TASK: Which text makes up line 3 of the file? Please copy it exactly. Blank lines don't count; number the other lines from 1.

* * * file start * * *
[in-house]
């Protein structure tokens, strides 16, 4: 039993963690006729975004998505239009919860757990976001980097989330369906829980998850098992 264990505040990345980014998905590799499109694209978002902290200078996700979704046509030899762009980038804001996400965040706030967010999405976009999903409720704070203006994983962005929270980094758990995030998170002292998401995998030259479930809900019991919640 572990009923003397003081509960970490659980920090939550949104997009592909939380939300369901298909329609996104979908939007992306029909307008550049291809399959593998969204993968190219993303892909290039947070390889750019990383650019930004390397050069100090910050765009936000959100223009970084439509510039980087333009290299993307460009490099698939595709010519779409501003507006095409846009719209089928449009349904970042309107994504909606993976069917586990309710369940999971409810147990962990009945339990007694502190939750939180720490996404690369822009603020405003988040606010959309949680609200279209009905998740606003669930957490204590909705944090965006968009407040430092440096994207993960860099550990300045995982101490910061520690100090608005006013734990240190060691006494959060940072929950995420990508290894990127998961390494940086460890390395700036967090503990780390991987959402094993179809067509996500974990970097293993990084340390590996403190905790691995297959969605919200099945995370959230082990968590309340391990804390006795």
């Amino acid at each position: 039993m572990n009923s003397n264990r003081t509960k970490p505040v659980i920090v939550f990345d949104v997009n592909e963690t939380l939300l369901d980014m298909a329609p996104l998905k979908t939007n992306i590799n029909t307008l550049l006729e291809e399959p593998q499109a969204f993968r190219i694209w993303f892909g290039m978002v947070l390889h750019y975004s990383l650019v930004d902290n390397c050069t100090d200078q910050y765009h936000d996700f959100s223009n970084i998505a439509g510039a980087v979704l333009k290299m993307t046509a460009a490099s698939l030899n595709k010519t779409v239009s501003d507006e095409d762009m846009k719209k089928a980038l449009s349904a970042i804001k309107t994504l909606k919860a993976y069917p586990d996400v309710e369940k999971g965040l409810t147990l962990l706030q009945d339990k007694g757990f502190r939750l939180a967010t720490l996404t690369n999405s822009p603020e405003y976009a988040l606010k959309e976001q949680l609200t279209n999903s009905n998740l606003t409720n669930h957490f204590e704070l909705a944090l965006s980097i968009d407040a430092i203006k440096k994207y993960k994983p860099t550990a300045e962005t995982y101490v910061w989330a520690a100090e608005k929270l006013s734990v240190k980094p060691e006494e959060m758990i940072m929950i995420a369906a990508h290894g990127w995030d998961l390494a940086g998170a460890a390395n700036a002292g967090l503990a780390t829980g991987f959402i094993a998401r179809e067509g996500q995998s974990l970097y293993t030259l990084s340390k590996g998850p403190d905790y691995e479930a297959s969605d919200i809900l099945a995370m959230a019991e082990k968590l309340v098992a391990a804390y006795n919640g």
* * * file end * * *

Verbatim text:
């Amino acid at each position: 039993m572990n009923s003397n264990r003081t509960k970490p505040v659980i920090v939550f990345d949104v997009n592909e963690t939380l939300l369901d980014m298909a329609p996104l998905k979908t939007n992306i590799n029909t307008l550049l006729e291809e399959p593998q499109a969204f993968r190219i694209w993303f892909g290039m978002v947070l390889h750019y975004s990383l650019v930004d902290n390397c050069t100090d200078q910050y765009h936000d996700f959100s223009n970084i998505a439509g510039a980087v979704l333009k290299m993307t046509a460009a490099s698939l030899n595709k010519t779409v239009s501003d507006e095409d762009m846009k719209k089928a980038l449009s349904a970042i804001k309107t994504l909606k919860a993976y069917p586990d996400v309710e369940k999971g965040l409810t147990l962990l706030q009945d339990k007694g757990f502190r939750l939180a967010t720490l996404t690369n999405s822009p603020e405003y976009a988040l606010k959309e976001q949680l609200t279209n999903s009905n998740l606003t409720n669930h957490f204590e704070l909705a944090l965006s980097i968009d407040a430092i203006k440096k994207y993960k994983p860099t550990a300045e962005t995982y101490v910061w989330a520690a100090e608005k929270l006013s734990v240190k980094p060691e006494e959060m758990i940072m929950i995420a369906a990508h290894g990127w995030d998961l390494a940086g998170a460890a390395n700036a002292g967090l503990a780390t829980g991987f959402i094993a998401r179809e067509g996500q995998s974990l970097y293993t030259l990084s340390k590996g998850p403190d905790y691995e479930a297959s969605d919200i809900l099945a995370m959230a019991e082990k968590l309340v098992a391990a804390y006795n919640g």